Chapter 13 Debt Limits (Updated in 2023)

Chapter 13 debt limits newly updated
Information in this article does not constitute legal advice, it is for informational purposes only, and may not constitute the most up-to-date information. Readers should contact their attorney for advice on any particular legal matter.

It is essential to know the debt control in Chapter 13 bankruptcy cases.  These limits determine if you certify for bankruptcy liquidation in Chapter 13. 

Unlike Chapter 7 or Chapter 11, there is specific debt control in Chapter 13 bankruptcy which is adjusted every three years to keep up with changes in the consumer price Index. 

The most recent adjustment became effective on April 1, 2019.  The Federal Register often publishes notices regarding changes to these dollar amounts, ensuring that individuals are well informed about the current debt control for Chapter 13 bankruptcy.

It is crucial to understand these limits and seek a bankruptcy attorney's advice to determine if Chapter 13 is the right debt-relief option for you, given your unique financial situation.

The debt control for Chapter 13 bankruptcy cases, which were filed on, or after April 1, 2022, is as follows:

  • $465,275 for debts that are not backed by collateral
  • $1,395,875 for debts backed by collateral

These limits are subject to revision, and the next update is expected to take place on April 1, 2025.  It is advisable to keep track of any changes to these debt limits.

Table of Contents

Comparing Secured Debts and Unsecured Debts

It is crucial to understand the difference between unsecured debts and secured debts in the context of bankruptcy.  Unsecured debts refer to sums owed to trustees who do not have a valid lien on any collateral.

Unsecured debts include deficits, student loans, collateral loans, tax arrears, judgments, medical debts, old rent, and utility payments. 

Secured debts are sums owed to trustees who hold a valid claim on collateral, such as homeowners’ loans, small business loans, mechanic's liens, and title loans.  It is crucial to accurately categorize and account for unsecured and secured debts when determining debt control for Chapter 13 bankruptcy.

Failure to do so could result in an inaccurate estimate of your eligibility for a Chapter 13 discharge and your potential payment plan amount. 

Which bankruptcy is Best for me, Chapter 7 or Chapter 13?

One of the most important decisions in bankruptcy is choosing between Chapter 7 and Chapter 13.  You can use our free calculator to get the costs and qualification estimates for Chapter 7 and Chapter 13 bankruptcy. 

Alternatives for Managing Debts Below the Limit for Chapter 13 Bankruptcy

Chapter 13 bankruptcy is an option for individuals, married couples, and self-employed individuals looking to reorganize or restructure their debts.  Debtors must have a steady source of income to be eligible for a Chapter 13 bankruptcy discharge.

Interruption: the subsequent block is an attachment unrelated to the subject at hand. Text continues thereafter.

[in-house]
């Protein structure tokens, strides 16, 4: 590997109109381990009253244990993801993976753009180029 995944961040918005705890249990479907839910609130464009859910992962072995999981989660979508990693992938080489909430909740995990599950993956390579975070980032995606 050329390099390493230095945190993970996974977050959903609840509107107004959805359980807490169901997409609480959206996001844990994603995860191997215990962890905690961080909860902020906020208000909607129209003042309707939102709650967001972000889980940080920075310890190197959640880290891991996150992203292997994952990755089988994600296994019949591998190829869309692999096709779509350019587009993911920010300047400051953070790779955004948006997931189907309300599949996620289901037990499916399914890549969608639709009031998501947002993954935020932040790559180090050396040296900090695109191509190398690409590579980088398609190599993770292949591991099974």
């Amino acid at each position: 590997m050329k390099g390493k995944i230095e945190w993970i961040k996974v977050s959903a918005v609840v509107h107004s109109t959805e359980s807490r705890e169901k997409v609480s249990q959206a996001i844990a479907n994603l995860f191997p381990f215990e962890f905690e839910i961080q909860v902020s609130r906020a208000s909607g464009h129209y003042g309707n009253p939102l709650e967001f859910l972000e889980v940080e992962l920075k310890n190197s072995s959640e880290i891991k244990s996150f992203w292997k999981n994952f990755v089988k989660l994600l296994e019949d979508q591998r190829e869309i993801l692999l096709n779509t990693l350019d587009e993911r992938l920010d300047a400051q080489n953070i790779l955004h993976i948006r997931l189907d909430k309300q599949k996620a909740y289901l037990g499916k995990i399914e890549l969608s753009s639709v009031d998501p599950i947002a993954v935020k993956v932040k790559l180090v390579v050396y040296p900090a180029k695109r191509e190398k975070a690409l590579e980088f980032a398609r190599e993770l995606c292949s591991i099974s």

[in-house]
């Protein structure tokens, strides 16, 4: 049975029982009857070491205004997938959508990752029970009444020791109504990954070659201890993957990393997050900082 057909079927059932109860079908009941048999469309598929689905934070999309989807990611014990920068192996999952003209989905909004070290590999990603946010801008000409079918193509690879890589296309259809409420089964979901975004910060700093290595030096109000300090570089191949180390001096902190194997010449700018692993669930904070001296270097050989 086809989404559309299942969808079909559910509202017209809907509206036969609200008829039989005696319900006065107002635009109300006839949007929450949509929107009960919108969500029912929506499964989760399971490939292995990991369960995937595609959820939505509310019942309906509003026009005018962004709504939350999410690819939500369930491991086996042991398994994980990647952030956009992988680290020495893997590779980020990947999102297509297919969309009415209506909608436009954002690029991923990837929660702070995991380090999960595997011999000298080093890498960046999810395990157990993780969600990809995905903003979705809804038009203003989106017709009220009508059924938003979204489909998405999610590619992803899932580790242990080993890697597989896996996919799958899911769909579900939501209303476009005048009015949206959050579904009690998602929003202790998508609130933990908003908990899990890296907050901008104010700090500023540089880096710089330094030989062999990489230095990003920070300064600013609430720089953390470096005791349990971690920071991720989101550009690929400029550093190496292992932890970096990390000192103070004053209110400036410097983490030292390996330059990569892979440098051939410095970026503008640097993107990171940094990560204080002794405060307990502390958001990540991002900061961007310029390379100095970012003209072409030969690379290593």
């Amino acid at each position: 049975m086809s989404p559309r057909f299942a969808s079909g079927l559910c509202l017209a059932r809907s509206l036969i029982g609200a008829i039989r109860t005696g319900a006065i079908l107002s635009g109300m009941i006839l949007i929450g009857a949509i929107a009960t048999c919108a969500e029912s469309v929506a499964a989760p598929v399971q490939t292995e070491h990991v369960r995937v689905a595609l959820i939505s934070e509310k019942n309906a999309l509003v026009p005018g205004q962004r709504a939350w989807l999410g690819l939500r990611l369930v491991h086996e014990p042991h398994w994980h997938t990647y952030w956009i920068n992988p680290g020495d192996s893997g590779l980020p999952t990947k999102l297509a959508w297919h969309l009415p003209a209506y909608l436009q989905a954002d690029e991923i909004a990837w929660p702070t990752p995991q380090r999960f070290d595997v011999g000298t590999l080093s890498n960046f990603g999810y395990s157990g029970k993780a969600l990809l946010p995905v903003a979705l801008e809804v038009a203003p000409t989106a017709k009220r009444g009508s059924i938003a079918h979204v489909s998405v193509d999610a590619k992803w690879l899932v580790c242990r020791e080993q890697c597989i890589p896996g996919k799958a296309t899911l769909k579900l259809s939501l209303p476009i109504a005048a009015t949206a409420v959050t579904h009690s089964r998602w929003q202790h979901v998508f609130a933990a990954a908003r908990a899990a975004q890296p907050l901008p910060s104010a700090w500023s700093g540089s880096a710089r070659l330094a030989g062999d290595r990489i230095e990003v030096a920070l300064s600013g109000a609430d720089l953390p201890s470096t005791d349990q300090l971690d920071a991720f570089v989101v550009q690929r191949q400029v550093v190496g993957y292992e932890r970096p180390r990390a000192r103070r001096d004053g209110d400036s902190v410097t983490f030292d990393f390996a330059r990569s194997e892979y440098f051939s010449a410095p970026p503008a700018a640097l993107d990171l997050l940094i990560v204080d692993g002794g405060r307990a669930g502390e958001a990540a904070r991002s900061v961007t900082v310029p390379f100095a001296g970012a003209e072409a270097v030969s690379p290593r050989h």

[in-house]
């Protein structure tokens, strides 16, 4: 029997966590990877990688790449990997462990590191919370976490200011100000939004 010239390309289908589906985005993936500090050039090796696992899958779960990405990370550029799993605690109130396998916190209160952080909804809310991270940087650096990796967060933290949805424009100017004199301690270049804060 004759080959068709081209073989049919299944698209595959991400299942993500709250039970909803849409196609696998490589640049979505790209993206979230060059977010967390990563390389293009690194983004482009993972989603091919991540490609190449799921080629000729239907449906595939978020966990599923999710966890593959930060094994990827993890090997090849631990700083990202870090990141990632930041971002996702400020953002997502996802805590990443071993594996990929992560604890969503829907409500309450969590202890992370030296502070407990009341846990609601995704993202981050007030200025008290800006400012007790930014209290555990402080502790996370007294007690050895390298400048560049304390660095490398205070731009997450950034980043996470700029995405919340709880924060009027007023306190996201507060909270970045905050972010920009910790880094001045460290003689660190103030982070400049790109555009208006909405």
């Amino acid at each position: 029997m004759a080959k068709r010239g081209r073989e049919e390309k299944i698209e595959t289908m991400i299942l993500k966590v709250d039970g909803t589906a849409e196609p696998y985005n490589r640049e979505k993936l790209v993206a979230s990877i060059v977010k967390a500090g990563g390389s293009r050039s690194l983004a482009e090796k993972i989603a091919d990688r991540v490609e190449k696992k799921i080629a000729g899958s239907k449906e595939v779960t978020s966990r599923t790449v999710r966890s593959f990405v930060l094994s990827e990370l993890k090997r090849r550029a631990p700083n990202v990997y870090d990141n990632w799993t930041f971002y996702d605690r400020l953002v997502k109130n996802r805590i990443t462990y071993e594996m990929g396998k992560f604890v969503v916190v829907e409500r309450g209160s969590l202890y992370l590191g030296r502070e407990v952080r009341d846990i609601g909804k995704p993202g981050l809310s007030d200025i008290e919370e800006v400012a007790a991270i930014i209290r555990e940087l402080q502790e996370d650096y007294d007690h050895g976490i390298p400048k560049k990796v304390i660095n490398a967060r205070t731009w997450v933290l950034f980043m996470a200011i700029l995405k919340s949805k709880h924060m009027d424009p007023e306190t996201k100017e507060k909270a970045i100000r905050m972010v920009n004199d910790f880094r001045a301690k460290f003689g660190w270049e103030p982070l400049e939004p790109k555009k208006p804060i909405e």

The Chapter 13 bankruptcy provides several benefits, including:

  • Elimination of most unsecured debts
  • Prevention of foreclosure on your home
  • Potential reduction of car payments
  • Protection of assets from being used to repay unsecured creditors.

The court only approves a payment plan based on your income and expenses.  Throughout the program, lasting three to five years, you will make regular payments to the Chapter 13 trustee, who will distribute payments to your lenders.  At the end of the plan, the court will discharge any remaining unsecured debt. 

Alternatives for Managing Debts That Exceed the Limit for Chapter 13 Bankruptcy

You may still be eligible to file for Chapter 13 bankruptcy under certain circumstances, even if you exceed the debt limits.  There are policies for reducing debts in a Chapter 13 bankruptcy.

One way to reduce debt and fall within limits is to exclude contingent debts.  Contingent debts are obligations that depend on an event occurring in the future that may or may not happen.  For example, if you registered a loan for someone and they can repay it, you would not be responsible for paying back the debt.

Another strategy is negotiating with creditors to lower the debt owed.  You may also be able to consolidate multiple debts into one manageable payment. 

Filing for Chapter 13 bankruptcy can help you get a fresh start by allowing you to reorganize your debt and make payments over three to five years.  

If your debt exceeds Chapter 13 debt limits, it is vital to explore your options and determine the best way to get back on the path to financial stability.

Unliquidated debts, however, do not factor into Chapter 13 debt limits.  Such debts refer to obligations that do not have a readily determinable cash value.  They may include disputed debts as long as you have a valid reason for disputing the debt.

Another effective way to reduce your debt and potentially fall within Chapter 13 debt limits is to calculate the unsecured segment of your secured debts.

If the merit of the asset-securing debt is lower than the amount of the debt, the excess amount is regarded as unsecured debt and can be discharged in a Chapter 13 bankruptcy case.

Individuals with debts exceeding the limits for Chapter 13 can consider Chapter 11 or Chapter 7 bankruptcy cases.  However, these cases are more complex and expensive than chapter 13 cases. 

It is challenging to navigate the bankruptcy process for individuals facing large debts.  In such cases, seeking the guidance of knowledgeable bankruptcy lawyers can provide much-needed support and ensure the best outcome.

Factors to Weigh Before Filing for Chapter 13 Bankruptcy

Some of the options that you may want to consider before proceeding with debt relief are:

  • Credit counseling
  • Budgeting and financial planning
  • Negotiating with creditors
  • Working with a financial advisor or debt coach.

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